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Introduction to the JSNA

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What is the Joint Strategic Needs Assessment?

JSNA stands for Joint Strategic Needs Assessment and is the responsibility of NHS Blackpool CCG and Blackpool Council. JSNA is a programme, specified nationally but delivered at a local level by all NHS and upper tier local authorities. The duty to undertake the JSNA is set out in Section 116 of the Local Government and Public Involvement in Health Act (2007).

The statutory guidance emphasises that the JSNA should be taken into account by the Health and Wellbeing Board and will identify the future health, care and wellbeing needs of the people of Blackpool and will guide how services are planned and developed. The issues identified in the JSNA will inform the priorities in the Blackpool Joint Health and Wellbeing Strategy.

The purpose of the JSNA is to pull together in a single, on-going process all the information that is available on the health and wellbeing of the people of Blackpool, the quality and accessibility of services, evidence about what works and the views and experience of the public. This information will then be used to make decisions about how services are provided in the future.

The JSNA is a key element of the commissioning process. The commissioning model below highlights that the JSNA is important to the 'analyse' section of the commissioning cycle.

Figure 1 - The Commissioning and Procurement Cycle

Figure1
Source: Institute of Public Care, Oxford

What are Health Inequalities?

A clear understanding of health inequalities is paramount for the development of policies and interventions that support all sections of society, as well as directing services, treatment and care in proportion to need. Two pivotal independent UK health inquiries, the Acheson1 and Black2 reports, helped generate extensive debate on inequalities in health, informing policy and action.

Determinants of Health

Socio-economic models of health and inequalities are widely used by Public Health practitioners3 . For example, Dahlgren and Whitehead4 developed a framework that identifies how a range of different factors can impact on personal and community health (Figure 2). Whilst an individual has no control over his or her age, sex and genetics, wider determinants of health can affect the likelihood of a person developing a disease, or in dying prematurely. Such determinants of health include:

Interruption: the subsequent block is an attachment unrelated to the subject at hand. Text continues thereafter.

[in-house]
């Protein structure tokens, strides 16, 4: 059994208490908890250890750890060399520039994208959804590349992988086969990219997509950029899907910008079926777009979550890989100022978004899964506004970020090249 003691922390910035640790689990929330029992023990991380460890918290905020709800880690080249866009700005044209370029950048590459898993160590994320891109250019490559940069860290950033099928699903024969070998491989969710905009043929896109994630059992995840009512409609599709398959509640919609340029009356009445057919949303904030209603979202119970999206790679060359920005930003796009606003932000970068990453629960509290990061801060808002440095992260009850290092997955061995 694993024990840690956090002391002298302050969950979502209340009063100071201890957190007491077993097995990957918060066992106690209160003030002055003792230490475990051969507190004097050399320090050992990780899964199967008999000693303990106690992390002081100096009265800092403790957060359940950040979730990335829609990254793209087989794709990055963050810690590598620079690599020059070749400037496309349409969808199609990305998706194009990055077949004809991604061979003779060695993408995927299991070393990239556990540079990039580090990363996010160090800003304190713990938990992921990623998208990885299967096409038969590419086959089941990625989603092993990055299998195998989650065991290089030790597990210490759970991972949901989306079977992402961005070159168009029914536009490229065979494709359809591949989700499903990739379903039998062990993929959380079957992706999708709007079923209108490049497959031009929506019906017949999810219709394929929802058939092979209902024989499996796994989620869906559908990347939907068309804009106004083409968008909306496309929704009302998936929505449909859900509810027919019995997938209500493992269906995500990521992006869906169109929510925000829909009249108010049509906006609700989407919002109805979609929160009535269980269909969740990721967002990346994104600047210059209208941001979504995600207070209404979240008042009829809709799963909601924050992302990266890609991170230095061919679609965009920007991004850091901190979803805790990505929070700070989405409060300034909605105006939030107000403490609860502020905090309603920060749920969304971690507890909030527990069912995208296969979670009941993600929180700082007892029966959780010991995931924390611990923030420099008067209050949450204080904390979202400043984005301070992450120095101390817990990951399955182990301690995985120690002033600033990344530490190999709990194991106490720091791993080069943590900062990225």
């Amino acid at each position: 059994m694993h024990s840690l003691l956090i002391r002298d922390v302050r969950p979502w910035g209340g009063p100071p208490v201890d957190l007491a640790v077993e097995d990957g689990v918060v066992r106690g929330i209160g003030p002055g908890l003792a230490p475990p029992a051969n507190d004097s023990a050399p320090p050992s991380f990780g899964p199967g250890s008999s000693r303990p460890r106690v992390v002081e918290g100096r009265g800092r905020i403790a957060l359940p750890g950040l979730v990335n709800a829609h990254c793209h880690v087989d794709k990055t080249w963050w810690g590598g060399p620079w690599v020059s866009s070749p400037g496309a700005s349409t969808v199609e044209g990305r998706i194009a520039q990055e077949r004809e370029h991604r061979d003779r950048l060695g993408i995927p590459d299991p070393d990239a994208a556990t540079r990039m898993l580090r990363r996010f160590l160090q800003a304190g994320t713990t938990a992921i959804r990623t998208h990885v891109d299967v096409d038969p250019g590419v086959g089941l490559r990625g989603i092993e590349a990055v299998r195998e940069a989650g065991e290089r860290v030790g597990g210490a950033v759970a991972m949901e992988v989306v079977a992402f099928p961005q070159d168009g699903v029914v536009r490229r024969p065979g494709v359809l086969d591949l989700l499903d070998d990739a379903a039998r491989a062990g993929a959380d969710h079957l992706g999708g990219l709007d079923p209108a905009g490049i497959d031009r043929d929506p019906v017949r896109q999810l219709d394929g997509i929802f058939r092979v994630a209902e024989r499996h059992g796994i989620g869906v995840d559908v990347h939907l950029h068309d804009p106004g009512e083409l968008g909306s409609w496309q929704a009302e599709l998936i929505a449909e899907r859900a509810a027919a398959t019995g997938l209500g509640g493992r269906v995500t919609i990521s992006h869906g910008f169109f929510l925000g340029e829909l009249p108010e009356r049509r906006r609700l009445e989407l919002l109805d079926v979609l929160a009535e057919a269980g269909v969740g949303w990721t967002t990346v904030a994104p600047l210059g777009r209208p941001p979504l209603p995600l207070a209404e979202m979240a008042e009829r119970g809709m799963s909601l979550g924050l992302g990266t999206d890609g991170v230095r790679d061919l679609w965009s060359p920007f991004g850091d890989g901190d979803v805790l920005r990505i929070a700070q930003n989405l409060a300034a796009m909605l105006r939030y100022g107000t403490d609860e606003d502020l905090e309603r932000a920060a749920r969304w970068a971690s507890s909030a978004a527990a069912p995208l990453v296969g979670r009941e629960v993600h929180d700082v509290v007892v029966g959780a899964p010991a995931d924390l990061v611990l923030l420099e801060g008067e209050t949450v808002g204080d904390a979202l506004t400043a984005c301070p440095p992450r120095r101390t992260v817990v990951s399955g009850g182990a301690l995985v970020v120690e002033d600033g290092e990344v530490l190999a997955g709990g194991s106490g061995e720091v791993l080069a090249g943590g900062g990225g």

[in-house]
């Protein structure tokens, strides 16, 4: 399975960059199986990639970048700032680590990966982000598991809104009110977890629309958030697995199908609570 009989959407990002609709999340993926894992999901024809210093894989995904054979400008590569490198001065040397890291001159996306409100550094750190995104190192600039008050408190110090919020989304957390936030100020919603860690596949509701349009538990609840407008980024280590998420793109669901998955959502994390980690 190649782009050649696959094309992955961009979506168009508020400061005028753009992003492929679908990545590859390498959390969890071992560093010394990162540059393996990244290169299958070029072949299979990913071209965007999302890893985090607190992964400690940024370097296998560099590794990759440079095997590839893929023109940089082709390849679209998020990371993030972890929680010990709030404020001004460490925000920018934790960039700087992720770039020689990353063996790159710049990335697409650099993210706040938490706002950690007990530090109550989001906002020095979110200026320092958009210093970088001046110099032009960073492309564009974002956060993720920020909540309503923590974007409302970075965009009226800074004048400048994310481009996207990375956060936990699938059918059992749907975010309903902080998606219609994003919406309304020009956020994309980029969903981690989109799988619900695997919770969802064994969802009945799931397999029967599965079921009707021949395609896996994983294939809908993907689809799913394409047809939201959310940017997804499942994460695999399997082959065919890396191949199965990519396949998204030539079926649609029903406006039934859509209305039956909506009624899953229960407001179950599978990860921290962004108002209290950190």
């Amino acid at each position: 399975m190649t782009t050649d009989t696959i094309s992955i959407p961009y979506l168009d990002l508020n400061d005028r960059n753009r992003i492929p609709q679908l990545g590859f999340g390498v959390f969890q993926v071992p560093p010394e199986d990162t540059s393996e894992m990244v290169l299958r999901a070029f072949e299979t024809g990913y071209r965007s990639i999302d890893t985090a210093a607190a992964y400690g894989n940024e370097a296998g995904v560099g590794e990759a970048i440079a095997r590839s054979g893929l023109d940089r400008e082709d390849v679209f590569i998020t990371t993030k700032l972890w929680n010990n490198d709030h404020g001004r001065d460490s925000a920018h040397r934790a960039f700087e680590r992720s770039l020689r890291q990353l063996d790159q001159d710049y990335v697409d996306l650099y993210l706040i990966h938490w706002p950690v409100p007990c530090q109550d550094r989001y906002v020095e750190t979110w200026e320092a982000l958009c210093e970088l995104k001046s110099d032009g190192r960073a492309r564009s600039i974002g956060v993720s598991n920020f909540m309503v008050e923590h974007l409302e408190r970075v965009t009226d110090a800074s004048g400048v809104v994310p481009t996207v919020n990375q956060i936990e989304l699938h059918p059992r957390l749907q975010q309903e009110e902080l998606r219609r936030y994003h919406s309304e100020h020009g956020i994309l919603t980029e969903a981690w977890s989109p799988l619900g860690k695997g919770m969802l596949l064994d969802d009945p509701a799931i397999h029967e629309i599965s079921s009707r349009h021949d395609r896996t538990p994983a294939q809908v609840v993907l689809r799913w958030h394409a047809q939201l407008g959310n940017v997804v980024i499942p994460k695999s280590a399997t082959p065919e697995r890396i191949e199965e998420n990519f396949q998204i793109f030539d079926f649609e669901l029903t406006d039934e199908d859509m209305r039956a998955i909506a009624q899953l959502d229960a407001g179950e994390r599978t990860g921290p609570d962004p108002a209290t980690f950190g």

• Individual lifestyle factors: e.g. diet, physical activity, smoking, alcohol, drugs, behavior
    • Social and community factors: e.g. crime, unemployment, social exclusion, local cultures
    • Living and working conditions: e.g. housing and air or water quality
    • General socio-economic factors impacting on health: e.g. poverty and income, economic issues, and educational attainment.

Figure 2 - Consolidated concept of determinants of health

Figure2
Source: Dahlgren and Whitehead (1991)

Other inequalities are related to sub groups of the population, for example people from ethnic minority communities, the lesbian, gay, bisexual and transgender (LGBT) community, people with a disability, offenders and sex workers. For example, it is estimated that 7% of the Blackpool population are LGBT. The LGBT community, particularly men who have sex with men, are at higher risk of sexually transmitted infections.

JSNA awareness raising - Short film

The Health and Wellbeing Board, in partnership with Blackpool Clinical Commissioning Group and Healthwatch Blackpool have produced a short film to raise public awareness of the Joint Strategic Needs Assessment (JSNA). 


[1] Acheson D (1998). Independent Inquiry into Inequalities in Health Report. London: The Stationery Office.

[2] Black D, Townsend P, Davidson N, Whitehead M, and Great Britain Working Group on Inequalities in Health (1992). Inequalities in health: the Black Report: the health divide. Penguin Books. 0140172653.

[3] Drever F and Whitehead M (eds) (1997). Health Inequalities - Decennial supplement [Online]. Available at: www.statistics. gov.uk/downloads/theme_health/DS15_HlthInequals_v2. pdf [Accessed 11th August 2005].

[4] Dahlgren G and Whitehead M (1991). Policies and strategies to promote social equity in health. Stockholm: Institute of Futures Studies.